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This post comes from Tim Manni at partner site HSH.com.
If you’re in the market for a home, there are many more advantages to purchasing real estate than the low mortgage rates we have enjoyed for the past several years.
As Eric Zinn, director of the University of Colorado Denver Business School’s Graduate Tax Program, explains, a multitude of those advantages come into play during tax season.
No. 1: Mortgage interest deduction
As a general rule, you can deduct interest paid on mortgages used to finance up to two residential properties. Nevertheless, your mortgage interest deduction may not be fully deductible if the total outstanding balance exceeds $1 million, or you use the borrowed money for something other than the purchase, construction or improvement of your residences.
No. 2: Home equity loan interest deduction
Homeowners can deduct the interest paid on a home equity loan or line of credit. Your home equity loan interest deduction may not be fully deductible if the total outstanding balance on the loan exceeds $100,000. Homeowners often use money from a home equity loan to pay off other personal debts and credit cards and then generate tax-deductible interest payments on the home equity loan.
No. 3: Mortgage insurance premiums
You may be able to deduct mortgage insurance payments on a principal residence or second home. Mortgage insurance is provided by the Department of Veterans Affairs, Federal Housing Administration, U.S. Department of Agriculture or private insurers.
No. 4: Points and other settlement payments
Recent homebuyers may be able to deduct points reflected on your settlement statement. Points are generally charges paid by the homeowner to obtain a home loan. Points include loan origination fees, maximum loan charges, loan discounts or discount points.
No. 5: Real estate taxes
You generally can deduct real estate taxes if you pay taxes either at the closing of the purchase or to a taxing authority, either directly or through an escrow account with your mortgage lender, during the year.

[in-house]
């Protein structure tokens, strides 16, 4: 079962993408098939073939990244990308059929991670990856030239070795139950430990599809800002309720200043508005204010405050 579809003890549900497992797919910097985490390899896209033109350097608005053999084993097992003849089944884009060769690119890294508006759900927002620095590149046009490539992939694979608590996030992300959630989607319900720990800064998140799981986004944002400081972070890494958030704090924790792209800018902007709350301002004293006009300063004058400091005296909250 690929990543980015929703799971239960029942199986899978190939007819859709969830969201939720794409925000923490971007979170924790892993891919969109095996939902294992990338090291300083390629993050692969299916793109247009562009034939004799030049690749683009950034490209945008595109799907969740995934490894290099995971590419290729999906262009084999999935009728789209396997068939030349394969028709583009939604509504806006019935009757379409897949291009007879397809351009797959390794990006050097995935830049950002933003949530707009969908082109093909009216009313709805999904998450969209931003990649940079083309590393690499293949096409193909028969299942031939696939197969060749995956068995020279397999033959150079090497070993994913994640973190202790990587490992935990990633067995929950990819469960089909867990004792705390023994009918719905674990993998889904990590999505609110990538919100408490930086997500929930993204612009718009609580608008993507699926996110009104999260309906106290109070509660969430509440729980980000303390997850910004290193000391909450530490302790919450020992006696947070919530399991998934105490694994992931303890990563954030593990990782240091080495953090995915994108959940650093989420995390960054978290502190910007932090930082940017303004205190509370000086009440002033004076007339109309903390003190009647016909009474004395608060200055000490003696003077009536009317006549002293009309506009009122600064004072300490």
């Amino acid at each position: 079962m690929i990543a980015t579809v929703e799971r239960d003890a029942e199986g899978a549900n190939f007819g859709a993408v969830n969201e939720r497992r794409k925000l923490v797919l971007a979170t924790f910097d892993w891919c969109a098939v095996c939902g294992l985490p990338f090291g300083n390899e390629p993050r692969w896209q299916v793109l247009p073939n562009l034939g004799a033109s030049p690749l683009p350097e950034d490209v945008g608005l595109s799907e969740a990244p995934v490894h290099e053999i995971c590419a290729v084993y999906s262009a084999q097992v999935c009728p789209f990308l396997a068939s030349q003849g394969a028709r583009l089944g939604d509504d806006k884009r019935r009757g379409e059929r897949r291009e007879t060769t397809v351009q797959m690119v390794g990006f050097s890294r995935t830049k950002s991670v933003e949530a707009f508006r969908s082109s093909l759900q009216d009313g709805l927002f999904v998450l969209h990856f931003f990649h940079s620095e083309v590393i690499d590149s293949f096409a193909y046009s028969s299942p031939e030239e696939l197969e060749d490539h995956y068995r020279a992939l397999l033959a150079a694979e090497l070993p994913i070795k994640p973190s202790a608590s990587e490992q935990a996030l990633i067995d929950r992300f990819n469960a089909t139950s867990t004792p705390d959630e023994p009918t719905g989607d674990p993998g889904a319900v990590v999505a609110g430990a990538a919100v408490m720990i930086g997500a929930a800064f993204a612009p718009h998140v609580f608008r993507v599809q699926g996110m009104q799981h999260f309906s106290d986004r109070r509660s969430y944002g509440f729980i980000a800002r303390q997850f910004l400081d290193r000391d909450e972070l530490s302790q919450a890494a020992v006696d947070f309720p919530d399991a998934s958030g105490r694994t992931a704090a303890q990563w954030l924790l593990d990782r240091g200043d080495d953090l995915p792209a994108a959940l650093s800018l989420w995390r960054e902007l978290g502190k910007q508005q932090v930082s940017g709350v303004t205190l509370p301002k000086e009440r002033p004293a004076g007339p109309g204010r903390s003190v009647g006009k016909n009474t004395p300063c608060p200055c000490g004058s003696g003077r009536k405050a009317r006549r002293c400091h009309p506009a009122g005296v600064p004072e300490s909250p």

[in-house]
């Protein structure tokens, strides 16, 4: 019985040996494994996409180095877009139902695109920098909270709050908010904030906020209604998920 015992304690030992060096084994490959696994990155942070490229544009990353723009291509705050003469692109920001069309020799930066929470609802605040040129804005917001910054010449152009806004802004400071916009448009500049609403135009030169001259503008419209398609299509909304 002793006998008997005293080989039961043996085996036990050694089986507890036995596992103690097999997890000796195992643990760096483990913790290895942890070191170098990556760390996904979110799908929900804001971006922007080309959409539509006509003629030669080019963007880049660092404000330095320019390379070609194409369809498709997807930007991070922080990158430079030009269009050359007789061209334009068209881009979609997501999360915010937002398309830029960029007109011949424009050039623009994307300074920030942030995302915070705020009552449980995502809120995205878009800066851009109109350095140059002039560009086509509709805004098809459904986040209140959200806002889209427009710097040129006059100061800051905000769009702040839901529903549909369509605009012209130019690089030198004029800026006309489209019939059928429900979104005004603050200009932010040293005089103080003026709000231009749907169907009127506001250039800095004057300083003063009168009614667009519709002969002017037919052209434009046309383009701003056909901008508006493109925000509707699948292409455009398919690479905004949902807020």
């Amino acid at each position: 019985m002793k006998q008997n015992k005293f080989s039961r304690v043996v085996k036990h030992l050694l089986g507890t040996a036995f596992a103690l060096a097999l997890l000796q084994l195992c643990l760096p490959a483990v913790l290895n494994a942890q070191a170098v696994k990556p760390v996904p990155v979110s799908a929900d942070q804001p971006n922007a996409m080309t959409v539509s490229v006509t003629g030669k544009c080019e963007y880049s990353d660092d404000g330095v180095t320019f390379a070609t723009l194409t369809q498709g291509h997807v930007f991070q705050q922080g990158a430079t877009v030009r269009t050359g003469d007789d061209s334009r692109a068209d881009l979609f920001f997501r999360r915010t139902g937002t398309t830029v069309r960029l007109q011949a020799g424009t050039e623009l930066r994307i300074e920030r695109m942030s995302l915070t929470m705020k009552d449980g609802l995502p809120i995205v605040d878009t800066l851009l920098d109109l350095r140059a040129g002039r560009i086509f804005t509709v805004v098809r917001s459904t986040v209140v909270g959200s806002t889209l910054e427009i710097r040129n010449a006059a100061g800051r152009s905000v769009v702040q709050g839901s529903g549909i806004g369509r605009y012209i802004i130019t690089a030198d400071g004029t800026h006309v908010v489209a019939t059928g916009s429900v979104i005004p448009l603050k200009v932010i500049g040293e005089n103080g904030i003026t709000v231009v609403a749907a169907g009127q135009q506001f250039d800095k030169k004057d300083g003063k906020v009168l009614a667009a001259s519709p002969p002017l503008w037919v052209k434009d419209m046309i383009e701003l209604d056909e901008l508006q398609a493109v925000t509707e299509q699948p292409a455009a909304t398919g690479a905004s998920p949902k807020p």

No. 6: Home office expenses
If your home is your principal place of business, you may be able to deduct expenses associated with your home office. Generally, you calculate your deductions based off of the percentage of the home devoted to the office. Deductible home office expenses include a percentage of mortgage interest, real estate taxes, insurance, utilities, repairs and depreciation. IRS Revenue Procedure 2013-13 provides a simplified method that homeowners can use to calculate their deductible home office expenses.
No. 7: Vacation homes
A homeowner who rents his or her vacation residence for 15 or more days per year generally can deduct some of the expenses associated with that rental. You allocate vacation home expenses — mortgage interest, taxes, insurance, utilities, repairs and depreciation — between nondeductible expenses associated with your personal use of the home and the deductible expenses associated with the rental. In any given year, if your allocated rental expenses exceed the rental income earned, you generally may only deduct allocated expenses up to the amount of rent earned. Any excess expenses may be carried forward and deducted in subsequent years.